Saturday, January 20, 2007


Such an icy and busy week, this last one.

This afternoon, getting in a workout at the ARC, I found myself listening to the otherworldly beautiful and thoroughly jazz music of Alice Coltrane's Translinear Light. It begins with organ melodies that hint at classical Indian scales, moves through a stunning rendition of John Coltrane's "Crescent," and concludes with Hindu bhajan singing. It's an album cut through with her many links: she was married, of course, to John Coltrane, and replaced McCoy Tyner on the piano after he left the quartet, complaining he couldn't hear himself play anymore as John Coltrane moved into ever more discordant, busy and--yes--loud improvizations. Her sons Ravi (named after Ravi Shankar, the great sitar master, and Norah Jones's father) and Oran play saxophone on the CD. And since her husband's death, she's become Swamini Turiyasangitananda, the leader of an ashram in California. Coltrane and India: two motifs with a long, beautiful history together.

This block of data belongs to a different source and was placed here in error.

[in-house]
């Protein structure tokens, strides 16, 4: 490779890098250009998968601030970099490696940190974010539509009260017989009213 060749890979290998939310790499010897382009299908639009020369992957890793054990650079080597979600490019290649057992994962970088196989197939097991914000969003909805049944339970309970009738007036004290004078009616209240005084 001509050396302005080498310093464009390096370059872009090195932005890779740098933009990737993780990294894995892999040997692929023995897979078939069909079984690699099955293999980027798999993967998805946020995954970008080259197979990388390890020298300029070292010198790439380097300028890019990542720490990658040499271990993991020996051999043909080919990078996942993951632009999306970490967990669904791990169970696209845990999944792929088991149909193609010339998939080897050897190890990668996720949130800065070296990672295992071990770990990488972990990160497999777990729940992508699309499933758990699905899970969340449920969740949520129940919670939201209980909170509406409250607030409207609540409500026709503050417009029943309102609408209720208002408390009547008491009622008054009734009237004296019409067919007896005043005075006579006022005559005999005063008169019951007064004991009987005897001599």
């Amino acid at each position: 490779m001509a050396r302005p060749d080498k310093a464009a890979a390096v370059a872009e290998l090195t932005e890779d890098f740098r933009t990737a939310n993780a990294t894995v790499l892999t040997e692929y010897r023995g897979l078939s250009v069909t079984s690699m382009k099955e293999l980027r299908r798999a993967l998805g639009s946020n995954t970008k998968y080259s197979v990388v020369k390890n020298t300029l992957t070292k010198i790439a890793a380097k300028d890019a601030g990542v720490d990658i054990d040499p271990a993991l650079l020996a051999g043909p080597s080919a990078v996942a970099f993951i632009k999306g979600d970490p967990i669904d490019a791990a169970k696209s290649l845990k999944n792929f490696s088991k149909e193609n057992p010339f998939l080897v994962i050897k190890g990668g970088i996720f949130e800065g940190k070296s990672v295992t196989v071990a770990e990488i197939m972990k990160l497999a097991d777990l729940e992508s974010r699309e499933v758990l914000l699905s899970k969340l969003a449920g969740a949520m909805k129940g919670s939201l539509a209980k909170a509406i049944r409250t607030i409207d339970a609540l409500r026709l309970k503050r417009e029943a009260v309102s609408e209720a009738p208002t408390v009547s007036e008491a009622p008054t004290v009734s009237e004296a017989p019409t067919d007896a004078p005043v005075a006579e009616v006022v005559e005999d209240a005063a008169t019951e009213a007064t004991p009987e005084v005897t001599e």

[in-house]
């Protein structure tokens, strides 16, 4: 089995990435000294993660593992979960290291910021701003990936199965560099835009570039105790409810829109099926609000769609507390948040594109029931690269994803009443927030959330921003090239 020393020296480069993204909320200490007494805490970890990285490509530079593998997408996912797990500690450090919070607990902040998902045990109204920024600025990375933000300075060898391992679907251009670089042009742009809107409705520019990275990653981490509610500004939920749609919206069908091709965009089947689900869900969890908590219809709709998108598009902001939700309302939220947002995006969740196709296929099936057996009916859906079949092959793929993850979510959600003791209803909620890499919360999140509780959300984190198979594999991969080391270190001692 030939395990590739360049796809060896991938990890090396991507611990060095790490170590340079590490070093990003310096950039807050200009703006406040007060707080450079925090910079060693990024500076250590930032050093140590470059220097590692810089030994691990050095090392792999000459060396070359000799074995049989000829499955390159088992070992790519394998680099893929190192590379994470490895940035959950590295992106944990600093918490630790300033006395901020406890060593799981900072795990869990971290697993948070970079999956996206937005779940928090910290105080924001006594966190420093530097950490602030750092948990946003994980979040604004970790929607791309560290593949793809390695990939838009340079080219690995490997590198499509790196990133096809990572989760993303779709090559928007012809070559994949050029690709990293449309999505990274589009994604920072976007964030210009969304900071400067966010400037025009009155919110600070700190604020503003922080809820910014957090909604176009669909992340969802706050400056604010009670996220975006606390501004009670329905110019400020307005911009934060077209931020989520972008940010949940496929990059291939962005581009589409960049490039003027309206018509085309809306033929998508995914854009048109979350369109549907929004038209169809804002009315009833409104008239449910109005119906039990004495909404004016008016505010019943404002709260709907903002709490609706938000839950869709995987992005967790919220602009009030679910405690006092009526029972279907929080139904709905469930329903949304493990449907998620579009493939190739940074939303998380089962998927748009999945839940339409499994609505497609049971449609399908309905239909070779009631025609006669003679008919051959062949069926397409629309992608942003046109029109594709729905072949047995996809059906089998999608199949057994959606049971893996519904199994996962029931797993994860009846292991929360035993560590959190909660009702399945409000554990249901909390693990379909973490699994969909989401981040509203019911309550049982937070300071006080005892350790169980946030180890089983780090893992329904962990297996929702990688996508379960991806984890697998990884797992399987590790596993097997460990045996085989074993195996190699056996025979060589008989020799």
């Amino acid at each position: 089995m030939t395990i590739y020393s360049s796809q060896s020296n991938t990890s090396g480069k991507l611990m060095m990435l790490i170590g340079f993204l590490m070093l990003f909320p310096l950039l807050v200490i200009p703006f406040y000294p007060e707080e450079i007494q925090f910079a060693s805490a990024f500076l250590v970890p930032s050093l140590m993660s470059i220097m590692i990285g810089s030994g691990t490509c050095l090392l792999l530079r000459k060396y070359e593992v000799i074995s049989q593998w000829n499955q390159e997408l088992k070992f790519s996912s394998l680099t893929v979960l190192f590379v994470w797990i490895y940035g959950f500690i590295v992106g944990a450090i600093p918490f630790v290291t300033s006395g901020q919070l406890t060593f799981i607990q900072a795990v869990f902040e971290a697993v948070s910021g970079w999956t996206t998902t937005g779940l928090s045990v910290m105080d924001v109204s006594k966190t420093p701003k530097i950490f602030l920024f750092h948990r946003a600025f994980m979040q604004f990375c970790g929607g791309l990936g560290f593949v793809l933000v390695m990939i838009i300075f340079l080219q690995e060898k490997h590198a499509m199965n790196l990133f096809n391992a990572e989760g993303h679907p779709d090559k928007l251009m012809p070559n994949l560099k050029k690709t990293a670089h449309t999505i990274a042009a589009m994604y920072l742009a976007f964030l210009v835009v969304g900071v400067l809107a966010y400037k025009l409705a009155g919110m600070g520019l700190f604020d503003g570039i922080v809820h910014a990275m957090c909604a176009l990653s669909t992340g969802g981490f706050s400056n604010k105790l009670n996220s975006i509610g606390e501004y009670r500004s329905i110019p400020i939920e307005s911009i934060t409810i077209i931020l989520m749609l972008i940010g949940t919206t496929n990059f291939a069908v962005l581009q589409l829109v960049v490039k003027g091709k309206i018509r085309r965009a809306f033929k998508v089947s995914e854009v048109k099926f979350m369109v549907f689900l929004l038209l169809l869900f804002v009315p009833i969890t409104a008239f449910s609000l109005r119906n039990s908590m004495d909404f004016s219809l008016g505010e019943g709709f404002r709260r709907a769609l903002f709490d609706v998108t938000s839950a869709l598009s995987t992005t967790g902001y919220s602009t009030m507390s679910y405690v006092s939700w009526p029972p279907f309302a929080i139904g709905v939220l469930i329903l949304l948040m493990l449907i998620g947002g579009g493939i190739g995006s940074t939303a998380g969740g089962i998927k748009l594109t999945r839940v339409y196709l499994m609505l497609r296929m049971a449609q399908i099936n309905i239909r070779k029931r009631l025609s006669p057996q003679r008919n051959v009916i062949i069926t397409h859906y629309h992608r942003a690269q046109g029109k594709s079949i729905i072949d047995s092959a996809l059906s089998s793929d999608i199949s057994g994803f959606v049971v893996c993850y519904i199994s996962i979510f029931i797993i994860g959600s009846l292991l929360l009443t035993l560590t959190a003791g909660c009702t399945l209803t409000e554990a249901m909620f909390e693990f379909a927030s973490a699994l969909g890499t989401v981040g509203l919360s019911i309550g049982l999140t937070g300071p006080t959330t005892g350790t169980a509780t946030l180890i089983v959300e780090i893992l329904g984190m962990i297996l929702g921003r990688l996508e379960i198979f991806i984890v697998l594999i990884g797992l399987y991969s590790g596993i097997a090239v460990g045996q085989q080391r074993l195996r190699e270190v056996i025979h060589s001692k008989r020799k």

Listening to this revival, this bringing forth again of these motifs, I remembered that I hadn't commemorated Alice Coltrane's passing last weekend.

The jazz community actually lost two in the space of a day: Alice Coltrane, on Friday, January 12. And Michael Brecker, "considered by many to be the most influential tenor saxophonist since John Coltrane," on Saturday, January 13.

And an ashram lost a teacher.

I mention them here, in tribute and gratitude.

1 comment:

gvcarter said...